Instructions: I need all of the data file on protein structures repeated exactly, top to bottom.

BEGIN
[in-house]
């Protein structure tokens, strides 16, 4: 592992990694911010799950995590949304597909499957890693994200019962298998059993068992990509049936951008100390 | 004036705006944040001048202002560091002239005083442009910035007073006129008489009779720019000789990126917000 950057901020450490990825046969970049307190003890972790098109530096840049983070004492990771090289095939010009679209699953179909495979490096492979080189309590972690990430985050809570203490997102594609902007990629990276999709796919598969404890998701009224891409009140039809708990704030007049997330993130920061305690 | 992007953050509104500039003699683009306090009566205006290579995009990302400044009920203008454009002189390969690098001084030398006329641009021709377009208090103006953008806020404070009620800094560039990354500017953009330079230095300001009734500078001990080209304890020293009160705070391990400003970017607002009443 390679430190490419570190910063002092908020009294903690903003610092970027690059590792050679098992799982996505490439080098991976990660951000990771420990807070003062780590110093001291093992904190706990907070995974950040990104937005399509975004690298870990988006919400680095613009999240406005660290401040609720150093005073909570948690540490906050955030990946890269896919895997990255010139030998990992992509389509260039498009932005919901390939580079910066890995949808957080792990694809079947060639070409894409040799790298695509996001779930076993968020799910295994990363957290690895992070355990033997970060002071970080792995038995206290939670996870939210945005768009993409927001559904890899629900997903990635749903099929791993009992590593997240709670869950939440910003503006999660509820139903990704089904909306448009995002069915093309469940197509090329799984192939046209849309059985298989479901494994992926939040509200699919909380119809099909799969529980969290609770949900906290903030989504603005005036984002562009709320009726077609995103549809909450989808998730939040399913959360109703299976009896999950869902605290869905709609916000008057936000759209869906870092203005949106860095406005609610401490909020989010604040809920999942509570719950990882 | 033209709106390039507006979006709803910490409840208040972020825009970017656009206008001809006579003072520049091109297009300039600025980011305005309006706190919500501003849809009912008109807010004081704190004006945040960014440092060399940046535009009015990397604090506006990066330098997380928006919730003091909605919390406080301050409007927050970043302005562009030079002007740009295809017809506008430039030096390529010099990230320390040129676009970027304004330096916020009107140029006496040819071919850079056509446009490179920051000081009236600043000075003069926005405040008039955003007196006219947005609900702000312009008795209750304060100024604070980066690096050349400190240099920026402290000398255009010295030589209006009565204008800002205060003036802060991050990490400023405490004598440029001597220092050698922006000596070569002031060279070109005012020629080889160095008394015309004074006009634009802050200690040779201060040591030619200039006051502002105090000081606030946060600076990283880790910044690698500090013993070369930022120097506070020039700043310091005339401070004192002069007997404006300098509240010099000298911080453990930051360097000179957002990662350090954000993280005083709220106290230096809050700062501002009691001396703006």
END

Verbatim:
[in-house]
């Protein structure tokens, strides 16, 4: 592992990694911010799950995590949304597909499957890693994200019962298998059993068992990509049936951008100390 | 004036705006944040001048202002560091002239005083442009910035007073006129008489009779720019000789990126917000 950057901020450490990825046969970049307190003890972790098109530096840049983070004492990771090289095939010009679209699953179909495979490096492979080189309590972690990430985050809570203490997102594609902007990629990276999709796919598969404890998701009224891409009140039809708990704030007049997330993130920061305690 | 992007953050509104500039003699683009306090009566205006290579995009990302400044009920203008454009002189390969690098001084030398006329641009021709377009208090103006953008806020404070009620800094560039990354500017953009330079230095300001009734500078001990080209304890020293009160705070391990400003970017607002009443 390679430190490419570190910063002092908020009294903690903003610092970027690059590792050679098992799982996505490439080098991976990660951000990771420990807070003062780590110093001291093992904190706990907070995974950040990104937005399509975004690298870990988006919400680095613009999240406005660290401040609720150093005073909570948690540490906050955030990946890269896919895997990255010139030998990992992509389509260039498009932005919901390939580079910066890995949808957080792990694809079947060639070409894409040799790298695509996001779930076993968020799910295994990363957290690895992070355990033997970060002071970080792995038995206290939670996870939210945005768009993409927001559904890899629900997903990635749903099929791993009992590593997240709670869950939440910003503006999660509820139903990704089904909306448009995002069915093309469940197509090329799984192939046209849309059985298989479901494994992926939040509200699919909380119809099909799969529980969290609770949900906290903030989504603005005036984002562009709320009726077609995103549809909450989808998730939040399913959360109703299976009896999950869902605290869905709609916000008057936000759209869906870092203005949106860095406005609610401490909020989010604040809920999942509570719950990882 | 033209709106390039507006979006709803910490409840208040972020825009970017656009206008001809006579003072520049091109297009300039600025980011305005309006706190919500501003849809009912008109807010004081704190004006945040960014440092060399940046535009009015990397604090506006990066330098997380928006919730003091909605919390406080301050409007927050970043302005562009030079002007740009295809017809506008430039030096390529010099990230320390040129676009970027304004330096916020009107140029006496040819071919850079056509446009490179920051000081009236600043000075003069926005405040008039955003007196006219947005609900702000312009008795209750304060100024604070980066690096050349400190240099920026402290000398255009010295030589209006009565204008800002205060003036802060991050990490400023405490004598440029001597220092050698922006000596070569002031060279070109005012020629080889160095008394015309004074006009634009802050200690040779201060040591030619200039006051502002105090000081606030946060600076990283880790910044690698500090013993070369930022120097506070020039700043310091005339401070004192002069007997404006300098509240010099000298911080453990930051360097000179957002990662350090954000993280005083709220106290230096809050700062501002009691001396703006």